Rewind: Fresh

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Release Year: 1994
Stars: Sean Nelson, Giancarlo Esposito, Samuel L. Jackson, N’Bushe Wright
Director: Boaz Yakin
Writer: Boaz Yakin


Fresh (Sean Nelson) is a 12-year-old drug dealer who finds himself trapped in a web of poverty, corruption and racial tension in Brooklyn, New York. When his drug-addict sister Nichole (N’Bushe Wright) starts sleeping with local drug lord Esteban (Giancarlo Esposito), Fresh calls upon the skills he learned playing chess with his alcoholic father and speed-chess champion Sam (Samuel L. Jackson) and devises a complex strategy that will free both himself and his sister.

How Does It Hold Up?



25 years since its release, Fresh remains a good movie. Original and impressively complex, the film uses well-paced storytelling to reveal Fresh (Sean Nelson) as a kid-turned-calloused-young-man. The film’s theme drills down on the lengths people will go to survive in violent circumstances. Fresh’s estranged relationship with his father is a great catalyst to introducing Fresh’s complex way of thinking that ultimately sets the play of the film. Fresh‘s storytelling is smart and timeless, offering up new insights with every viewing, making for easy re-watching. Beautifully paced, this film is a testimony to early ’90s way of life.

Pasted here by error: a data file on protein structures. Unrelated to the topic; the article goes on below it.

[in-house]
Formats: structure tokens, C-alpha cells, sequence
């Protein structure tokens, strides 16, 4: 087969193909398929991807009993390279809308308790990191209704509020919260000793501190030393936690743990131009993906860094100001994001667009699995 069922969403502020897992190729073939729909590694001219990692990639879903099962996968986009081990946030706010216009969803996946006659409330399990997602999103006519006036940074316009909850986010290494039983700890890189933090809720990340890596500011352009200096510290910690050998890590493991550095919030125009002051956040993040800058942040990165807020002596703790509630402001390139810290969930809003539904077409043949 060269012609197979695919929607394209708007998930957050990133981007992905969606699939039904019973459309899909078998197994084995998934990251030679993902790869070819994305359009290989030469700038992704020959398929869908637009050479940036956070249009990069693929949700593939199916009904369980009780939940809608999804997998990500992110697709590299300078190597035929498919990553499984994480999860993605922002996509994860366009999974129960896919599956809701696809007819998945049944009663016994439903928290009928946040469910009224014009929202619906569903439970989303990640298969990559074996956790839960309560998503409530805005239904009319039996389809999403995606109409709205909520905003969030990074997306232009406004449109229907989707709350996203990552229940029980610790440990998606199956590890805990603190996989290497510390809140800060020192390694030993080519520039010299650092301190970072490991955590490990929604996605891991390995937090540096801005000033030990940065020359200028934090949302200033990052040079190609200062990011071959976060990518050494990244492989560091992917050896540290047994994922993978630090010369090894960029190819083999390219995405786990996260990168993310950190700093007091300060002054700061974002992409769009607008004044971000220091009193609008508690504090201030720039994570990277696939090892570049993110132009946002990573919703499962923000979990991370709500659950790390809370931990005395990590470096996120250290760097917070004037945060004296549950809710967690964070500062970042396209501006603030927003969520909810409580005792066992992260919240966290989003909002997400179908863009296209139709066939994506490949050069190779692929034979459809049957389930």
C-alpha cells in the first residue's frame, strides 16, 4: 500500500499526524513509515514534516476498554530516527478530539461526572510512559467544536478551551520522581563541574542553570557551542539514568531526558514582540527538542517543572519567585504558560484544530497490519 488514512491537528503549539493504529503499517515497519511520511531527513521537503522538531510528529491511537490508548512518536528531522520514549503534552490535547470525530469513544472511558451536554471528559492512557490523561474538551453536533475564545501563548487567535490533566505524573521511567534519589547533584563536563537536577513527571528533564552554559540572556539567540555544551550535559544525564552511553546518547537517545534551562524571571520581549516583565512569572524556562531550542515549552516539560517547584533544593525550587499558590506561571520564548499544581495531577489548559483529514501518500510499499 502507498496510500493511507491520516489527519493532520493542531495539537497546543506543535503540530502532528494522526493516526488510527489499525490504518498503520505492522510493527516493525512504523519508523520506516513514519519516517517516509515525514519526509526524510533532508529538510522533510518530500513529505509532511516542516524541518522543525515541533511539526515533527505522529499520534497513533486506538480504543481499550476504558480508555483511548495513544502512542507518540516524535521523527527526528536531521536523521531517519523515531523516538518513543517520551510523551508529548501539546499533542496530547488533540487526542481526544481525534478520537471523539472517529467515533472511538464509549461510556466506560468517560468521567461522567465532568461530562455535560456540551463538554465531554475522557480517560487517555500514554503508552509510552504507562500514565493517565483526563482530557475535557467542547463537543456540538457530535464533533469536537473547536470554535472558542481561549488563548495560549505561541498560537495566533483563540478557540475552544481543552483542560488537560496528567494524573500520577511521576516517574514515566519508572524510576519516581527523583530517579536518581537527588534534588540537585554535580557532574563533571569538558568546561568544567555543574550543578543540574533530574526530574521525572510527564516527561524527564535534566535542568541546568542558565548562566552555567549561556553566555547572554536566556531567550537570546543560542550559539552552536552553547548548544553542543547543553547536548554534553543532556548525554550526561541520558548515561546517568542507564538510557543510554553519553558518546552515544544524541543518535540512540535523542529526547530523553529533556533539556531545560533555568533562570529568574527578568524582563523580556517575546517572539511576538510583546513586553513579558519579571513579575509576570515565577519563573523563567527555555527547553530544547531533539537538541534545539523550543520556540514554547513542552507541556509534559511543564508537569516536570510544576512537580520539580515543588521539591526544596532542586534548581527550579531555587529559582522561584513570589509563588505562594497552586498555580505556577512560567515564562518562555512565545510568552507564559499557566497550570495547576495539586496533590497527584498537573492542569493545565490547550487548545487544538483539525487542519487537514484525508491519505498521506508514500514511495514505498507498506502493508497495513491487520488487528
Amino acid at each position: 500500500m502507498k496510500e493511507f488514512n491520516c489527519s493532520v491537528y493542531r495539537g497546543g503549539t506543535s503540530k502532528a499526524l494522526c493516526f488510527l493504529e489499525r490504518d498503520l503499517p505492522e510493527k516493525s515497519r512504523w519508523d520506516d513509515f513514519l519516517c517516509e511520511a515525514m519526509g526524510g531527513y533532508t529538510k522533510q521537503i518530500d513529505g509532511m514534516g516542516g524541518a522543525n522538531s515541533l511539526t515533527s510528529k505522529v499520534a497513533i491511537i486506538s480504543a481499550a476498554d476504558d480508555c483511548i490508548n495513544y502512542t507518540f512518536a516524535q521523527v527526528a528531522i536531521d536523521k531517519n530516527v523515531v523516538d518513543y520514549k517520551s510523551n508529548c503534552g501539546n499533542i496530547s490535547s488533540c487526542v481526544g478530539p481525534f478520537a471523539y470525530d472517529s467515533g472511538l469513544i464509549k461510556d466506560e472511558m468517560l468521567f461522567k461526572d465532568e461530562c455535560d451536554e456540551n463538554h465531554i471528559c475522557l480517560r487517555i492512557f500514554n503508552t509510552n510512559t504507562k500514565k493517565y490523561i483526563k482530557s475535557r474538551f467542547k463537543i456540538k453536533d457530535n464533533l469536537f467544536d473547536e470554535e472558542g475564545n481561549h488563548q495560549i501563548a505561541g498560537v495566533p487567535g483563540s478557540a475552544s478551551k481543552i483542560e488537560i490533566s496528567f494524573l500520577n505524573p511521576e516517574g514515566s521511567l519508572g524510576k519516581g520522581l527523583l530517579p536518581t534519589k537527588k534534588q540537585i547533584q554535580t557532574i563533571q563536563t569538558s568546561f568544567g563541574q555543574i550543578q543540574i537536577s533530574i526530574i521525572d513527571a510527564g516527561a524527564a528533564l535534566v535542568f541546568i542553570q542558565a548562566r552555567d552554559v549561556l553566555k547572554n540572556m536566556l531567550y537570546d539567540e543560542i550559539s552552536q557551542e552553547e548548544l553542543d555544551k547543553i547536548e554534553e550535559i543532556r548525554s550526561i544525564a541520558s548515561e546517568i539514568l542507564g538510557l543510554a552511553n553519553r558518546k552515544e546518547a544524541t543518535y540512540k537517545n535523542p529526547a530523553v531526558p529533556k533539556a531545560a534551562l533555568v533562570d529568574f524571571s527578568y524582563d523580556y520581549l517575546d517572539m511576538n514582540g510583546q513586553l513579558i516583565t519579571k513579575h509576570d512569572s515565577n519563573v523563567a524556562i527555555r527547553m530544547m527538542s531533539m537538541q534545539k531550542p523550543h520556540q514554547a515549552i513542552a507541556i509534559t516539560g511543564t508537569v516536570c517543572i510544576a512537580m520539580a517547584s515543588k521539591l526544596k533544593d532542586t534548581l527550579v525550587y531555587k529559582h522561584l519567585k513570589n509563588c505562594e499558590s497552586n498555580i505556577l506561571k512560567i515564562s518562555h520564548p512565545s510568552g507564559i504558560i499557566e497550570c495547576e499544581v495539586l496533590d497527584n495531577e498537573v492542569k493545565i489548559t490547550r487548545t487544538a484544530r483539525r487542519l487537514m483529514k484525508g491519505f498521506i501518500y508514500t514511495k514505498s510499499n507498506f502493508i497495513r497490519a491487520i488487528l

Writer/director Boaz Yakin does an extraordinary job bringing the story to life with brilliant casting and a direction that strays away from the traditional crime drama, revealing a tone similar to coming-of-age films like Forrest Gump or Shawshank Redemption. And like those films, Fresh remains unscathed with time and delivers a pang nostalgia.

The film’s soundtrack is pensive and whimsical, instead of loud and erratic; a brilliant device Yakin uses in helping weave the complexity of the story through the eyes of someone so young.



Young talent blossoms in Sean Nelson, who stands out in scenes with acting greats Samuel L. Jackson, and Breaking Bad‘s Giancarlo Esposito. Usually with child actors, it is not uncommon for there to be clunky acting (and there are some of that in this one), but Sean Nelson gives us just enough to preserve his character, making his performance still impressive.


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